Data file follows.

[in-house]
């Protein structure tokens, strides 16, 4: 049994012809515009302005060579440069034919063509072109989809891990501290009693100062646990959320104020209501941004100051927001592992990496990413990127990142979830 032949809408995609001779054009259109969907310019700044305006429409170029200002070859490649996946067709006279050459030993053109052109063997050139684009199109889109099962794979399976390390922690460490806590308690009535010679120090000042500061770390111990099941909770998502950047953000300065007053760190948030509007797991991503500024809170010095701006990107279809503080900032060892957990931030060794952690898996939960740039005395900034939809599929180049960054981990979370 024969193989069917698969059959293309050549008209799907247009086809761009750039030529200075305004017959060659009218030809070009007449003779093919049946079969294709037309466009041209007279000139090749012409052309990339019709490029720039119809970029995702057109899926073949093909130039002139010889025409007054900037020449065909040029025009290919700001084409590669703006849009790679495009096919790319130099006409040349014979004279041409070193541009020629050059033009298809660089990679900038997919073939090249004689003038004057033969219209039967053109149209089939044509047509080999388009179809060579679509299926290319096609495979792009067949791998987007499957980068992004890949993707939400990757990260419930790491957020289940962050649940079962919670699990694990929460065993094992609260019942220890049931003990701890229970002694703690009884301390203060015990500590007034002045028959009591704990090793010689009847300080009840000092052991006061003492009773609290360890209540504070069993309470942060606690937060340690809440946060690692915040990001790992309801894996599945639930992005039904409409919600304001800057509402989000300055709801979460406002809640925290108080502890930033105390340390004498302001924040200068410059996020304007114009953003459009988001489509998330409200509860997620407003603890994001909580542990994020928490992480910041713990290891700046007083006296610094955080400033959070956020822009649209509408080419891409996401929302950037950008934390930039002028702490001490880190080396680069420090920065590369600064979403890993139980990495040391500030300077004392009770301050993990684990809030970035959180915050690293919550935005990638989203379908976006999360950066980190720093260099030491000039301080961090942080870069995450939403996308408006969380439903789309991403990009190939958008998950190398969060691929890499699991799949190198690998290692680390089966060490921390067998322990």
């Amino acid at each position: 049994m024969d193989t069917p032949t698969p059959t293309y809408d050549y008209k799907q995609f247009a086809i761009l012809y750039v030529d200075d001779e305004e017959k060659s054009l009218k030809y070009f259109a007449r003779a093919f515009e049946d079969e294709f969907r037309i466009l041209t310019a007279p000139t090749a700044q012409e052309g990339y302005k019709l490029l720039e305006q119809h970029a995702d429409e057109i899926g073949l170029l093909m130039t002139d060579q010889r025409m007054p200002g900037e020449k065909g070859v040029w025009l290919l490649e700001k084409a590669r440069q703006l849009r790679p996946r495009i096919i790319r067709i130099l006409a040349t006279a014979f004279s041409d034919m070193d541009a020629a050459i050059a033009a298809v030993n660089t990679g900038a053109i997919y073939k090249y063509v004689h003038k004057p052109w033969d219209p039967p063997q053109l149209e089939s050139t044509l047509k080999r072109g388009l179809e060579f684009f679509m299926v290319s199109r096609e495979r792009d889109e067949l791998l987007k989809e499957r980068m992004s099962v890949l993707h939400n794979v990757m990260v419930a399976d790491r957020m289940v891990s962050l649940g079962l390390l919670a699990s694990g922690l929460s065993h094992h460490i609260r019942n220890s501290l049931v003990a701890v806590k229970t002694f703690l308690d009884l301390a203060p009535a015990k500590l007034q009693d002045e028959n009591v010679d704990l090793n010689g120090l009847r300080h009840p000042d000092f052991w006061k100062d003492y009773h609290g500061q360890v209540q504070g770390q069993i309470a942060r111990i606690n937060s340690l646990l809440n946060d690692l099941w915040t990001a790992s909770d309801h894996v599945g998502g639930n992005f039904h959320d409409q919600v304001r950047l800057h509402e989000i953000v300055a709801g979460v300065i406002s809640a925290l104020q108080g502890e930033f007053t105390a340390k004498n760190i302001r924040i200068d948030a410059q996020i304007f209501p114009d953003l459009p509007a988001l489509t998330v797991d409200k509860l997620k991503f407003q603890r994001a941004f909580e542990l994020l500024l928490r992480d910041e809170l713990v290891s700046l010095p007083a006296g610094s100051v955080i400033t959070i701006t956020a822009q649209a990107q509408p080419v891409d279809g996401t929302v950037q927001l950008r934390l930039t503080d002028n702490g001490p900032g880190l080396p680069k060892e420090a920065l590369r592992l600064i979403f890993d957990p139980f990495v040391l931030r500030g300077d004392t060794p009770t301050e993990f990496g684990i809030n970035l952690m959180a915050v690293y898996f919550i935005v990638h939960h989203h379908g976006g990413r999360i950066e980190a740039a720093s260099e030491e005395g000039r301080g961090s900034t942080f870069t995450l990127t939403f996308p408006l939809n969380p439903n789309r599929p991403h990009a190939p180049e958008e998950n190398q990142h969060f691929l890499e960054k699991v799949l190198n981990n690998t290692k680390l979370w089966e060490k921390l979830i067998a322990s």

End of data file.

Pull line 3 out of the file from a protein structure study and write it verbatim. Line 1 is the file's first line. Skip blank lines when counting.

């Amino acid at each position: 049994m024969d193989t069917p032949t698969p059959t293309y809408d050549y008209k799907q995609f247009a086809i761009l012809y750039v030529d200075d001779e305004e017959k060659s054009l009218k030809y070009f259109a007449r003779a093919f515009e049946d079969e294709f969907r037309i466009l041209t310019a007279p000139t090749a700044q012409e052309g990339y302005k019709l490029l720039e305006q119809h970029a995702d429409e057109i899926g073949l170029l093909m130039t002139d060579q010889r025409m007054p200002g900037e020449k065909g070859v040029w025009l290919l490649e700001k084409a590669r440069q703006l849009r790679p996946r495009i096919i790319r067709i130099l006409a040349t006279a014979f004279s041409d034919m070193d541009a020629a050459i050059a033009a298809v030993n660089t990679g900038a053109i997919y073939k090249y063509v004689h003038k004057p052109w033969d219209p039967p063997q053109l149209e089939s050139t044509l047509k080999r072109g388009l179809e060579f684009f679509m299926v290319s199109r096609e495979r792009d889109e067949l791998l987007k989809e499957r980068m992004s099962v890949l993707h939400n794979v990757m990260v419930a399976d790491r957020m289940v891990s962050l649940g079962l390390l919670a699990s694990g922690l929460s065993h094992h460490i609260r019942n220890s501290l049931v003990a701890v806590k229970t002694f703690l308690d009884l301390a203060p009535a015990k500590l007034q009693d002045e028959n009591v010679d704990l090793n010689g120090l009847r300080h009840p000042d000092f052991w006061k100062d003492y009773h609290g500061q360890v209540q504070g770390q069993i309470a942060r111990i606690n937060s340690l646990l809440n946060d690692l099941w915040t990001a790992s909770d309801h894996v599945g998502g639930n992005f039904h959320d409409q919600v304001r950047l800057h509402e989000i953000v300055a709801g979460v300065i406002s809640a925290l104020q108080g502890e930033f007053t105390a340390k004498n760190i302001r924040i200068d948030a410059q996020i304007f209501p114009d953003l459009p509007a988001l489509t998330v797991d409200k509860l997620k991503f407003q603890r994001a941004f909580e542990l994020l500024l928490r992480d910041e809170l713990v290891s700046l010095p007083a006296g610094s100051v955080i400033t959070i701006t956020a822009q649209a990107q509408p080419v891409d279809g996401t929302v950037q927001l950008r934390l930039t503080d002028n702490g001490p900032g880190l080396p680069k060892e420090a920065l590369r592992l600064i979403f890993d957990p139980f990495v040391l931030r500030g300077d004392t060794p009770t301050e993990f990496g684990i809030n970035l952690m959180a915050v690293y898996f919550i935005v990638h939960h989203h379908g976006g990413r999360i950066e980190a740039a720093s260099e030491e005395g000039r301080g961090s900034t942080f870069t995450l990127t939403f996308p408006l939809n969380p439903n789309r599929p991403h990009a190939p180049e958008e998950n190398q990142h969060f691929l890499e960054k699991v799949l190198n981990n690998t290692k680390l979370w089966e060490k921390l979830i067998a322990s």